Young versions of Irene, Sage, and Checkers are seen meeting for the first time. The older Irene reappears and recreates a routine with the older Sage. Their revelry is spoiled when Sage prioritizes his tour for the wealthy Charles, which causes Irene to storm off.

The group tours the club scene, visiting locations like the 101 Ranch, Connie's Inn, Dickie Wells, and Saratoga. Sage and Checkers appear as "Rusty" and "Dusty" to perform a comedy routine. As the group begins to make their way to the Savoy, Irene is confronted by DUTCH, the gangster who convinced her to perform at the Cotton Club when she was a younger woman. Irene changes the past and rejects Dutch's offer, proclaiming that she'll stick with Sage instead.

Jim and Ella are invited to attend a House Rent Party, at which the latter performs a song to secure their admission and access to food. They run into BUMPY JACKSON, a numbers man who is seen threatening Dutch. As Prohibition has recently been repealed, Bumpy is concerned that Dutch will begin infringing on his numbers racket.

Judy and Charlie, having lost Checkers and the rest of the group, continue to explore Harlem on their own. Charlie is particularly taken with the neighborhood and vows to reject his dull upbringing by buying a brownstone at 138th and Seventh.

Everyone reconvenes at Small's Paradise for one final celebration. Though Ella wishes she and Jim could stay in the past forever, Sage implores her to instead look toward the future.

CharactersEdit

  • John Sage / Rusty - Avon Long
  • Irene Paige - Josephine Premice (replacing Thelma Carpenter who left prior to Broadway)
  • Marsha / Young Irene - Vivian Reed
  • Checkers - Joseph Attles
  • Dusty Ella - Ethel Beatty
  • Carolyn / Gospel Lady / Nightclub Singer - Carolyn Byrd
  • Jim / Nightclub singer - Chip Garnett

SongsEdit

  • Harlem '70
  • Bubbling Brown Sugar (Vocal Arrangement by Chapman Roberts)
  • That's What Harlem Is to Me
  • Bill Robinson Special
  • Harlem Sweet Harlem (Vocal Arrangement by Chapman Roberts)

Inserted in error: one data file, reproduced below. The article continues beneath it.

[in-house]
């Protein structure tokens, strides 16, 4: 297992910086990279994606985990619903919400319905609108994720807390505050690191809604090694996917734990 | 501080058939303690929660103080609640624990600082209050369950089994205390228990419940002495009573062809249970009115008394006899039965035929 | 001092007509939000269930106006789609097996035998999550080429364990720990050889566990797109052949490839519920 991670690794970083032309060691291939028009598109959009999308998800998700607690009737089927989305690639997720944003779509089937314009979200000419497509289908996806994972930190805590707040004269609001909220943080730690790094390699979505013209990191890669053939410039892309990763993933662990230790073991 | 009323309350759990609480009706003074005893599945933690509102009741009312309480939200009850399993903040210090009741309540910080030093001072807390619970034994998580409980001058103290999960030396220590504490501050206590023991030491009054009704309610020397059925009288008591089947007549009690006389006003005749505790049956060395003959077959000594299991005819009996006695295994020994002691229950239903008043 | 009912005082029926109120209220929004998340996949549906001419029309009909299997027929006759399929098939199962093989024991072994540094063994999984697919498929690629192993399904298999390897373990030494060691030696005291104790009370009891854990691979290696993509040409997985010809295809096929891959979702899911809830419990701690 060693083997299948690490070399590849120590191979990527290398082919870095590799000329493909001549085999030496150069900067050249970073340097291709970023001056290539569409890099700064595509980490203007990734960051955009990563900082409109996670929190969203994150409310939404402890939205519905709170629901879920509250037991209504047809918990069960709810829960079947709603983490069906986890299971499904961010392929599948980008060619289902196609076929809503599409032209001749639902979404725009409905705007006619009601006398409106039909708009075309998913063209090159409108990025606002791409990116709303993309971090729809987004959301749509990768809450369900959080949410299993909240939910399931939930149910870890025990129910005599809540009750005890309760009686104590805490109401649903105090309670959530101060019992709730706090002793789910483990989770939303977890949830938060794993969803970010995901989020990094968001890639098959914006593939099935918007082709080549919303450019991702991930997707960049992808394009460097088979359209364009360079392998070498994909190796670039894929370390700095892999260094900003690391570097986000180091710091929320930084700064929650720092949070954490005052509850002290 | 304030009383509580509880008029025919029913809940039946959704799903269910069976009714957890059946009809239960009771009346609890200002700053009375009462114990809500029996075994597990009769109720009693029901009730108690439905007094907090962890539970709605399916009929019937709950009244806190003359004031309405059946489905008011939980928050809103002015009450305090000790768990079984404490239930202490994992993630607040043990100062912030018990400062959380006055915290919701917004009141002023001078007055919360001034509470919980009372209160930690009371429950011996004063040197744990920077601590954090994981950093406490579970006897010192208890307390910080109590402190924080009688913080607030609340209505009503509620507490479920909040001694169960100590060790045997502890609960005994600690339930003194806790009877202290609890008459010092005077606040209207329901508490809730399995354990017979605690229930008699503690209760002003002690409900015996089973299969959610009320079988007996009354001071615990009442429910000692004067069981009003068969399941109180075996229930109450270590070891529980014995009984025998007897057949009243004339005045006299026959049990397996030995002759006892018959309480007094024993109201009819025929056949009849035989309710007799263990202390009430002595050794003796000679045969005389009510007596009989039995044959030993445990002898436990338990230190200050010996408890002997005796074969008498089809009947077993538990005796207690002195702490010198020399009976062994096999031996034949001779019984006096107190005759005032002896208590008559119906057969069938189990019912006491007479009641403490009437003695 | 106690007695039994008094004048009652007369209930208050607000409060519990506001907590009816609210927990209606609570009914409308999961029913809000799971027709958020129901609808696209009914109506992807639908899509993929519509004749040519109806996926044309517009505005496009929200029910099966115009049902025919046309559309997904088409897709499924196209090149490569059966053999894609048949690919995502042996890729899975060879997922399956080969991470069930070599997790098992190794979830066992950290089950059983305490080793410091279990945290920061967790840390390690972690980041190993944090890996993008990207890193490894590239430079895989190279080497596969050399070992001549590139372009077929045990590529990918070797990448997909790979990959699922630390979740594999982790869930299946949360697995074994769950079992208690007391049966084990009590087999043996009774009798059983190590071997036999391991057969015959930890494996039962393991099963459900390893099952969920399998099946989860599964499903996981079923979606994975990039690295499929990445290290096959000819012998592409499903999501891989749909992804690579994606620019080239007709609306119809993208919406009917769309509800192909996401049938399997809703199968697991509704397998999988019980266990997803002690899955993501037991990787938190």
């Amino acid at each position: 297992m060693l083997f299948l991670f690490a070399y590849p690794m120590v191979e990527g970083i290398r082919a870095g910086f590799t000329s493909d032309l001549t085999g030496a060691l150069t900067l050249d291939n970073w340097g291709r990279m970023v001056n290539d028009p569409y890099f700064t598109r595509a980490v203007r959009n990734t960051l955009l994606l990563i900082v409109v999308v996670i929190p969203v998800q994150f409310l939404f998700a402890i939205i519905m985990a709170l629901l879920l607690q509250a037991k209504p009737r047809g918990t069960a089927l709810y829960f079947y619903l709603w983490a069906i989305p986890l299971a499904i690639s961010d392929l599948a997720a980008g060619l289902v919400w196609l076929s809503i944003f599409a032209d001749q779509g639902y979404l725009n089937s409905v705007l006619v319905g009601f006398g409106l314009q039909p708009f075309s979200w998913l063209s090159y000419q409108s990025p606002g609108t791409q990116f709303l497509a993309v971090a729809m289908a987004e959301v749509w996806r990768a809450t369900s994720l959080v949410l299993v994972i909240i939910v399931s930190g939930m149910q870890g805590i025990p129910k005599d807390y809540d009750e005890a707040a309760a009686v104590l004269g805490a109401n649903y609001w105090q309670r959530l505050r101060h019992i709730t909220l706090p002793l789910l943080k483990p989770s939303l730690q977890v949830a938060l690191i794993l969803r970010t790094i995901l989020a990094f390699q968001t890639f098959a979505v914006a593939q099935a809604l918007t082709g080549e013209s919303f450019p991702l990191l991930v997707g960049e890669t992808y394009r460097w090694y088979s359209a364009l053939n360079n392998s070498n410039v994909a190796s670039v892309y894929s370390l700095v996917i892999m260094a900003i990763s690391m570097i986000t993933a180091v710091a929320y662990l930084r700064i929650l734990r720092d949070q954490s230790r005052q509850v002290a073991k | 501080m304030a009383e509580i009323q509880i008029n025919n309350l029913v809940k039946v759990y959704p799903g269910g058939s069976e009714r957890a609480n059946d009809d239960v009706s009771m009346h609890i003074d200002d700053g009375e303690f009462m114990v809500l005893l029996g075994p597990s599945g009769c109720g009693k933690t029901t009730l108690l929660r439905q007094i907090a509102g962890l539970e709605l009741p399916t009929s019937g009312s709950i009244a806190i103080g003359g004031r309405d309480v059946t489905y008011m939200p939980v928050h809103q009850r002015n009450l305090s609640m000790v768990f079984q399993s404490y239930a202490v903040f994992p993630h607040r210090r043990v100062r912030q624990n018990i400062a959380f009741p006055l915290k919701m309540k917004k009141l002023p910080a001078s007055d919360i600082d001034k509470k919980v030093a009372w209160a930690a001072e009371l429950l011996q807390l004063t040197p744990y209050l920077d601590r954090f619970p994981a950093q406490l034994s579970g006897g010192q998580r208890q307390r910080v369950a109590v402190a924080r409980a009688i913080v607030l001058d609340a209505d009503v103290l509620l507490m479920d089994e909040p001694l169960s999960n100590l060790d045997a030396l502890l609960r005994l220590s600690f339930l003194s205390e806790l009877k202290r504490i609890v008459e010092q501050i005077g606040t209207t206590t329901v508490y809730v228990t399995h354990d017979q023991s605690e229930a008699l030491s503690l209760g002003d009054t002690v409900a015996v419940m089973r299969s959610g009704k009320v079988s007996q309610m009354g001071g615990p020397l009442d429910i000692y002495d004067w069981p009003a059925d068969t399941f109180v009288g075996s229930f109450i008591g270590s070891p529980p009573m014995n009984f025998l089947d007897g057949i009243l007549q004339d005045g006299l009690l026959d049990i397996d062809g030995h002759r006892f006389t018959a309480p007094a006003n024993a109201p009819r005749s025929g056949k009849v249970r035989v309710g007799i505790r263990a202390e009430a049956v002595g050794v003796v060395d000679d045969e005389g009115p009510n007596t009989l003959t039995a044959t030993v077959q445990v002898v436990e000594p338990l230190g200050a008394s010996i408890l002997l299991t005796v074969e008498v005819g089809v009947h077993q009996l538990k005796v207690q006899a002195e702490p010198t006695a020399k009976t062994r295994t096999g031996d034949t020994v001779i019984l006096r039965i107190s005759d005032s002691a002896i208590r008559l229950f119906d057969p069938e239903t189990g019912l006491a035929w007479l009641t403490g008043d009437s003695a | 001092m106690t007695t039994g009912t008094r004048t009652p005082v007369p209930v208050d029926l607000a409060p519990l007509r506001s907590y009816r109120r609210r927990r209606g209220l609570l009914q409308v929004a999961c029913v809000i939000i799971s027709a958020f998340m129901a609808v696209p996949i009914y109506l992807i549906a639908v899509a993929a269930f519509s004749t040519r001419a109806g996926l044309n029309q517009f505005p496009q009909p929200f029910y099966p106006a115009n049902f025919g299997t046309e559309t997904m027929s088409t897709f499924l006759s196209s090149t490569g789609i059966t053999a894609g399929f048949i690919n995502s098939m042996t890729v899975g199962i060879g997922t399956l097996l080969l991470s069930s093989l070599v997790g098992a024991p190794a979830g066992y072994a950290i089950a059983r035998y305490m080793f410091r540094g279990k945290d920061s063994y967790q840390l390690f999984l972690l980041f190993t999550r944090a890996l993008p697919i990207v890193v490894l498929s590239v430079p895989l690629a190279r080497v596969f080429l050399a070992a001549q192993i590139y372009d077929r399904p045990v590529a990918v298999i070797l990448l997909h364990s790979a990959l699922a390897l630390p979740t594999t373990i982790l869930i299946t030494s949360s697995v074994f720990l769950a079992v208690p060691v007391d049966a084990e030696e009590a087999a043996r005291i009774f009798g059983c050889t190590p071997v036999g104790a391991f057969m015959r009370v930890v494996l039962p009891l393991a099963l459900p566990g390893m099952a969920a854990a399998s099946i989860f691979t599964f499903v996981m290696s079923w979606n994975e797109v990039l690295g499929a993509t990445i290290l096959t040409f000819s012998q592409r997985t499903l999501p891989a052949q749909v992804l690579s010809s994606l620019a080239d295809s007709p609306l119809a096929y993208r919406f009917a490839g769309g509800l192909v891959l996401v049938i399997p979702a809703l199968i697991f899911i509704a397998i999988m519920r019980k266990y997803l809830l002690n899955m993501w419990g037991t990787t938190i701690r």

• Nobody
  • Goin' Back in Time
  • Some of These Days
  • Moving Uptown
  • Strolling
  • I'm Gonna Tell God All My Troubles (Vocal Arrangement by Chapman Roberts)
  • Medley: His Eye Is on the Sparrow/Swing Low Sweet Chariot (Vocal Arrangement by Chapman Roberts)
  • Sweet Georgia Brown
  • Honeysuckle Rose
  • Stormy Monday Blues
  • Rosetta
  • Sophisticated Lady
  • In Honeysuckle Time, when Emaline said she'd be mine
  • Solitude (Vocal Arrangement by Chapman Roberts)
  • C'mon Up to Jive Time
  • Medley: Stompin' at the Savoy/Take The 'A' Train
  • Harlem - time
  • Love Will Find a Way
  • Dutch's Song
  • Brown Gal
  • Pray for the Lights to Go Out
  • I Got It Bad
  • Harlem Makes Me Feel!
  • Jim, Jam, Jumpin' Jive
  • There'll Be Some Changes Made
  • God Bless The Child
  • It Don't Mean A Thing (Vocal Arrangement by Chapman Roberts)

Awards and nominationsEdit

Original Broadway productionEdit

Year Award Category Nominee Result
1976 Tony Award Best Musical Nominated
Best Performance by a Leading Actress in a Musical Vivian Reed Nominated
Best Choreography Billy Wilson Nominated
Drama Desk Award Outstanding Featured Actor in a Musical Barry Preston Nominated
Outstanding Featured Actress in a Musical Vivian Reed Won
Outstanding Choreography Billy Wilson Nominated
Outstanding Costume Design Bernard Johnson Nominated
Theatre World Award Chip Garnett Won
Vivian Reed Won

Original London productionEdit

Year Award Category Nominee Result
1977 Laurence Olivier Award Best New Musical Nominated
Best Performance in a Musical Charles Augins Nominated
Helen Glezer Nominated

ReferencesEdit

  1. ^ "Inside Playbill Gallery | Playbill". Playbill. Retrieved 2017-10-09.

External linksEdit